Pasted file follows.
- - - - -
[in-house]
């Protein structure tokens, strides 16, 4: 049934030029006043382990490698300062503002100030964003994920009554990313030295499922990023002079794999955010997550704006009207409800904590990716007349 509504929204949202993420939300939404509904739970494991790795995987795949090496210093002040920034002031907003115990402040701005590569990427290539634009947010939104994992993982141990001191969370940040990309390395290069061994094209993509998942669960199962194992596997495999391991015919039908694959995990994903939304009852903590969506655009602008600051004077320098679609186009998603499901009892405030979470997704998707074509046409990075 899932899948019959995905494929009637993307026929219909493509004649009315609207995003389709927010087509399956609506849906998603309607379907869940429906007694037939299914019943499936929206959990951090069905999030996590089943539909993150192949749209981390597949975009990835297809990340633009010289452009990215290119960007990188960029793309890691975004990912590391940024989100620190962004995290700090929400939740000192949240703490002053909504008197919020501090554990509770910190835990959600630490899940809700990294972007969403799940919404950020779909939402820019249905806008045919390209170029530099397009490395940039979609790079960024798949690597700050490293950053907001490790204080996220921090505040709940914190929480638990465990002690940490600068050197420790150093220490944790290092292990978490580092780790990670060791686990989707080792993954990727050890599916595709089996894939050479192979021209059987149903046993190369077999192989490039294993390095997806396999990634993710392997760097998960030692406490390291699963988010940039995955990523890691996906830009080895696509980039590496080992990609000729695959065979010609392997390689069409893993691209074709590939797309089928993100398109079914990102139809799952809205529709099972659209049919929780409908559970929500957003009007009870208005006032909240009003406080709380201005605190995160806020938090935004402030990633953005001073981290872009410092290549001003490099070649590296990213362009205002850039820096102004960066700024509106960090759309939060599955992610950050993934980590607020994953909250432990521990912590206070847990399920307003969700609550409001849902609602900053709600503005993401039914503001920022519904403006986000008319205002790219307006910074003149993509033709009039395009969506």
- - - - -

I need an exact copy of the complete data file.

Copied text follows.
[in-house]
């Protein structure tokens, strides 16, 4: 049934030029006043382990490698300062503002100030964003994920009554990313030295499922990023002079794999955010997550704006009207409800904590990716007349 509504929204949202993420939300939404509904739970494991790795995987795949090496210093002040920034002031907003115990402040701005590569990427290539634009947010939104994992993982141990001191969370940040990309390395290069061994094209993509998942669960199962194992596997495999391991015919039908694959995990994903939304009852903590969506655009602008600051004077320098679609186009998603499901009892405030979470997704998707074509046409990075 899932899948019959995905494929009637993307026929219909493509004649009315609207995003389709927010087509399956609506849906998603309607379907869940429906007694037939299914019943499936929206959990951090069905999030996590089943539909993150192949749209981390597949975009990835297809990340633009010289452009990215290119960007990188960029793309890691975004990912590391940024989100620190962004995290700090929400939740000192949240703490002053909504008197919020501090554990509770910190835990959600630490899940809700990294972007969403799940919404950020779909939402820019249905806008045919390209170029530099397009490395940039979609790079960024798949690597700050490293950053907001490790204080996220921090505040709940914190929480638990465990002690940490600068050197420790150093220490944790290092292990978490580092780790990670060791686990989707080792993954990727050890599916595709089996894939050479192979021209059987149903046993190369077999192989490039294993390095997806396999990634993710392997760097998960030692406490390291699963988010940039995955990523890691996906830009080895696509980039590496080992990609000729695959065979010609392997390689069409893993691209074709590939797309089928993100398109079914990102139809799952809205529709099972659209049919929780409908559970929500957003009007009870208005006032909240009003406080709380201005605190995160806020938090935004402030990633953005001073981290872009410092290549001003490099070649590296990213362009205002850039820096102004960066700024509106960090759309939060599955992610950050993934980590607020994953909250432990521990912590206070847990399920307003969700609550409001849902609602900053709600503005993401039914503001920022519904403006986000008319205002790219307006910074003149993509033709009039395009969506």